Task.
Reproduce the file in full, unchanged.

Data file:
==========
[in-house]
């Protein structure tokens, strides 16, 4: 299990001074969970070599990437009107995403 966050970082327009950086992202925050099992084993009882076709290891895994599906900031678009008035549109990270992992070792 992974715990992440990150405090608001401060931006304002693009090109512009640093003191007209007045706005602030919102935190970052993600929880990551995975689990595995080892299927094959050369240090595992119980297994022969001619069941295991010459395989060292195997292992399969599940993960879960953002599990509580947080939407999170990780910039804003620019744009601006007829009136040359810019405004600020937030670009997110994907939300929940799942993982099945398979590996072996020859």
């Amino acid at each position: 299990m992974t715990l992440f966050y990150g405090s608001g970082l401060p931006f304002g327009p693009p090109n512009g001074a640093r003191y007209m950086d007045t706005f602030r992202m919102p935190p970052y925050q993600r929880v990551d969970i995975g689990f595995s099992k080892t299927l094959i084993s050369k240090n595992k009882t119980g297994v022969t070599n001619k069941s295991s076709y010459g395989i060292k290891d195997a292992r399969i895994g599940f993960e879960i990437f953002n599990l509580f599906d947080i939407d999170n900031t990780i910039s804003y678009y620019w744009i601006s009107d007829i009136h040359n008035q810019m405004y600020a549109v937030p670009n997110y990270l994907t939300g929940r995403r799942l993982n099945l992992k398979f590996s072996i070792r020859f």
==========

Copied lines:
[in-house]
């Protein structure tokens, strides 16, 4: 299990001074969970070599990437009107995403 966050970082327009950086992202925050099992084993009882076709290891895994599906900031678009008035549109990270992992070792 992974715990992440990150405090608001401060931006304002693009090109512009640093003191007209007045706005602030919102935190970052993600929880990551995975689990595995080892299927094959050369240090595992119980297994022969001619069941295991010459395989060292195997292992399969599940993960879960953002599990509580947080939407999170990780910039804003620019744009601006007829009136040359810019405004600020937030670009997110994907939300929940799942993982099945398979590996072996020859």
């Amino acid at each position: 299990m992974t715990l992440f966050y990150g405090s608001g970082l401060p931006f304002g327009p693009p090109n512009g001074a640093r003191y007209m950086d007045t706005f602030r992202m919102p935190p970052y925050q993600r929880v990551d969970i995975g689990f595995s099992k080892t299927l094959i084993s050369k240090n595992k009882t119980g297994v022969t070599n001619k069941s295991s076709y010459g395989i060292k290891d195997a292992r399969i895994g599940f993960e879960i990437f953002n599990l509580f599906d947080i939407d999170n900031t990780i910039s804003y678009y620019w744009i601006s009107d007829i009136h040359n008035q810019m405004y600020a549109v937030p670009n997110y990270l994907t939300g929940r995403r799942l993982n099945l992992k398979f590996s072996i070792r020859f």